This is not a completely consequence-free discussion. Homeopathy funding by NHS would have inevitably reduced funding for more expensive treatments because funding is finite and fungible. (And alliterative: sorry.) Activists for people like us had to lobby Parliament and get this shit stopped. It cost time and money and effort. The same thing would happen with placebo meds despite your blithe assurances that it will all be just ducky.
    Just talking about it makes us expend energy and time and emotion that costs us more than it does you.
    .-= kaninchenzero´s last blog ..Re: Trust Me =-.

  34. I’ve got nothing further to say – you still seem to think I’m talking about replacing the system that is currently in place in the NHS with some hypothetical system where people are given placebos without their knowledge, which I’m not. I have already apologised, and said that I accept there are issues, and I’m not going to do so twice.

  35. That sounds about right. ‘bye; it’s been unpleasant.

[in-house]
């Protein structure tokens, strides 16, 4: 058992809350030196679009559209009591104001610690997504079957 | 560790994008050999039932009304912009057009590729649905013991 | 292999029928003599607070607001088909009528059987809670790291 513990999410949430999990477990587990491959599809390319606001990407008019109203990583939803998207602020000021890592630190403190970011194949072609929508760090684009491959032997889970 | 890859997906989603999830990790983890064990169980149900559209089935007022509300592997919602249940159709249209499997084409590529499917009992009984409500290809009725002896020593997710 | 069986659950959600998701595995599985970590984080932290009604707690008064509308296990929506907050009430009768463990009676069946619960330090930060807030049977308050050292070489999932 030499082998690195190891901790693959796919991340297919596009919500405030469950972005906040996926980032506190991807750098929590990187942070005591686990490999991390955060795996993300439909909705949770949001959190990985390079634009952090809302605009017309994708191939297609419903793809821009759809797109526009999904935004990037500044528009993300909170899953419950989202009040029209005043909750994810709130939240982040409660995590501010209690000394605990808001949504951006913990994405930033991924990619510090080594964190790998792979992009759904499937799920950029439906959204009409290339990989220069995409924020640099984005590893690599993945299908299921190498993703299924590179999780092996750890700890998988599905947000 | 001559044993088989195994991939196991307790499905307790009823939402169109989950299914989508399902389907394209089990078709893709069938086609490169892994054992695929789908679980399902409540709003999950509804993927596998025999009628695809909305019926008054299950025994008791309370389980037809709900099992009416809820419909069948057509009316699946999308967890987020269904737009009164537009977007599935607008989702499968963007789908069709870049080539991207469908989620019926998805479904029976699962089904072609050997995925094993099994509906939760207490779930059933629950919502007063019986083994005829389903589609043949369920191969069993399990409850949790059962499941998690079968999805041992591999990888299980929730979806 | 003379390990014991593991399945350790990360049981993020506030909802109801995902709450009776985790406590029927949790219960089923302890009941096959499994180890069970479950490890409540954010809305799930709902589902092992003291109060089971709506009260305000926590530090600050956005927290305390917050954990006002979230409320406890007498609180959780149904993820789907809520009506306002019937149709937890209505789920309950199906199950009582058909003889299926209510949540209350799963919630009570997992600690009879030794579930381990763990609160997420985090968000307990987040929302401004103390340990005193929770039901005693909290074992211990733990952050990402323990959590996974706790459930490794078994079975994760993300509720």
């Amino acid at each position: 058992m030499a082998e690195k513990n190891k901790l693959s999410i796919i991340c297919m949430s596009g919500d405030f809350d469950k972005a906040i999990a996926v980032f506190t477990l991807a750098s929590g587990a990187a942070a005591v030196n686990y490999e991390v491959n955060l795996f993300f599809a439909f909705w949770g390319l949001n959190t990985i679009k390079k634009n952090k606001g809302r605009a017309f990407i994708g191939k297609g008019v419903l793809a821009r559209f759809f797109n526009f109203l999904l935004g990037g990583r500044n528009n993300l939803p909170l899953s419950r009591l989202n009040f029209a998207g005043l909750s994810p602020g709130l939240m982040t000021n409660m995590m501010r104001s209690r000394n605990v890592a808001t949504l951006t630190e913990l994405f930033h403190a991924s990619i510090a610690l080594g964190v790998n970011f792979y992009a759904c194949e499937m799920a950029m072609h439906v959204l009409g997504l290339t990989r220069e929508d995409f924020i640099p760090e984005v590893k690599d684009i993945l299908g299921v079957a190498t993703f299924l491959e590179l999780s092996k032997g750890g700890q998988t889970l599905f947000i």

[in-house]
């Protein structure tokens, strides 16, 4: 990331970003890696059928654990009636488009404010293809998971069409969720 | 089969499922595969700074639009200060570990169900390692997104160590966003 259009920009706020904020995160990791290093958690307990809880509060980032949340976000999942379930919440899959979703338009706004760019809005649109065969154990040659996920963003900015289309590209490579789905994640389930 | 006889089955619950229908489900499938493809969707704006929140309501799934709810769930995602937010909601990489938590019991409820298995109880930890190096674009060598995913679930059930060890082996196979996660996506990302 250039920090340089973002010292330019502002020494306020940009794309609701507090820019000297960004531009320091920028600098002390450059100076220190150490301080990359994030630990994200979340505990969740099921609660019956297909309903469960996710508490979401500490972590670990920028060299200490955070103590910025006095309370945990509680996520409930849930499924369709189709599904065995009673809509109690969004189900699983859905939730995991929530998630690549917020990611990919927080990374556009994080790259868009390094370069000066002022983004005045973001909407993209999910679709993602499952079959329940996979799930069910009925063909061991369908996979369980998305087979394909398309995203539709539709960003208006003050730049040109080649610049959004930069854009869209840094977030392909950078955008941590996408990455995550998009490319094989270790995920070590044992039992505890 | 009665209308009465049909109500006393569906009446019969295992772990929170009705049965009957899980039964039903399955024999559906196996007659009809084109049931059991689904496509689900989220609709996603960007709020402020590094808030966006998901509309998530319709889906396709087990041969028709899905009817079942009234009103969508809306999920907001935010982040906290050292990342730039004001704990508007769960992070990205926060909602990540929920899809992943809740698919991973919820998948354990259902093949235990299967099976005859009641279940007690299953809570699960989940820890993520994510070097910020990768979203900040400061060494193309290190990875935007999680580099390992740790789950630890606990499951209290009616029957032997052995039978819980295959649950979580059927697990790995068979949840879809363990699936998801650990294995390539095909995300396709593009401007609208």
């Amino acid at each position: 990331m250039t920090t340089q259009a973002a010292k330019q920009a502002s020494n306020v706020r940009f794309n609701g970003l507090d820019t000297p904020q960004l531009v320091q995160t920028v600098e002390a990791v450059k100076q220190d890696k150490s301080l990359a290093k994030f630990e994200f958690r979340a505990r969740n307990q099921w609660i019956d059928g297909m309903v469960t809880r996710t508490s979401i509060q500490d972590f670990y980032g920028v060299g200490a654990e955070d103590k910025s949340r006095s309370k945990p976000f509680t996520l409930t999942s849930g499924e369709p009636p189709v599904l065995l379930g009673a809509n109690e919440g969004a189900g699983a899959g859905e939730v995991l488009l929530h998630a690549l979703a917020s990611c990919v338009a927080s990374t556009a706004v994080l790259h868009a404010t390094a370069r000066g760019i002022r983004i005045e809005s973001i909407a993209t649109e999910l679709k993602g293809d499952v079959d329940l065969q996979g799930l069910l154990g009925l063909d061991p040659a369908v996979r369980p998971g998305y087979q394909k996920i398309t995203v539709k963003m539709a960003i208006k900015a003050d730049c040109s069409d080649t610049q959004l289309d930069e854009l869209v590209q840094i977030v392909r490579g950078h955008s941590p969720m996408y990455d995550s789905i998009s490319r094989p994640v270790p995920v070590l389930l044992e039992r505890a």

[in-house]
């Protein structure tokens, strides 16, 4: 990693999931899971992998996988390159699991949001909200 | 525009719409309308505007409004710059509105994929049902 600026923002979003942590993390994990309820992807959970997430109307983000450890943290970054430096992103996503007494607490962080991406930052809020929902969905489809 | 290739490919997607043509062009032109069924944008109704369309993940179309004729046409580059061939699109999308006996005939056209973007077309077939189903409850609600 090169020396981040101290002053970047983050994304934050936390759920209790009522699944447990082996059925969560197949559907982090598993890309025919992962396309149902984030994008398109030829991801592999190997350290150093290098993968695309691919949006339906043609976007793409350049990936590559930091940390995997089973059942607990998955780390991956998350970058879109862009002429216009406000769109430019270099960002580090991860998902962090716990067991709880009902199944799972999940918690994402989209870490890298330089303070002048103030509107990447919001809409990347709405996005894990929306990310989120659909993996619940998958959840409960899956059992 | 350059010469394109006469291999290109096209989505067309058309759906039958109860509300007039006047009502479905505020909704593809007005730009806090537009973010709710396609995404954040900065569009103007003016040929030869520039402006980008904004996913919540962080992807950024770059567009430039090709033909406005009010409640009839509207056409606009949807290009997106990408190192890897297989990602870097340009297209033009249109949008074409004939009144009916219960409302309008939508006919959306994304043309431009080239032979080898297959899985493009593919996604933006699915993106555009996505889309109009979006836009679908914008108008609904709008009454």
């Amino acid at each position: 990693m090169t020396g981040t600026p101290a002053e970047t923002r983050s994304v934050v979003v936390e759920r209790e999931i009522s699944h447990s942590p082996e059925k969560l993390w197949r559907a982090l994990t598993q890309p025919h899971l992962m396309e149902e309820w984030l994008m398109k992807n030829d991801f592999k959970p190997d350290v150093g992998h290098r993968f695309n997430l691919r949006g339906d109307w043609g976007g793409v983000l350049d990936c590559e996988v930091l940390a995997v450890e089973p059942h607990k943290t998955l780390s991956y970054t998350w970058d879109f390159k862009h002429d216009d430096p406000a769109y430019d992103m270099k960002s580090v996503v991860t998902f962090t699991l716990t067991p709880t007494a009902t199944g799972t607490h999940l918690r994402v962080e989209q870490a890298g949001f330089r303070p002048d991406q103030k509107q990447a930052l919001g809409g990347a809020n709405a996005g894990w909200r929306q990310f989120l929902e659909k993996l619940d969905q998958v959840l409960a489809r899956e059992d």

.-= kaninchenzero´s last blog ..Re: Trust Me =-.

  36. Homeopathic hospitals? Wow, I wonder how many patients had to be transferred to regular hospitals.

  37. Mindy: While I agree that homeopathic medicines shouldn’t be funded in the NHS, homeopathic hospitals in the UK aren’t quite what I think you’re imagining. They offer integrative/complementary medicine, on the whole: regular biomedical services plus complementary practices that include not just homeopathic medicines but acupuncture, osteopathy, massage, relaxation therapies. I can’t swear to the execution, but the idea is not that dissimilar to centres like the Brownes Cancer Centre here at QEII medical centre, which offers a single-location set of services to people with cancer and their families – from massage and meditation to support groups and counselling.
    Re-integrating those evidence-based practices back into general hospital medicine is a non-trivial, but I think useful, task. There could be a big risk of a baby/bathwater situation here.

  38. Thanks for that Lauredhel. I should have googled first before commenting.

    Research carried into the effectiveness of homeopathy includes observational study over a six-year period conducted by Bristol Homeopathic Hospital. It found 70 per cent of follow-up patients reported improved health, with half reporting a major improvement.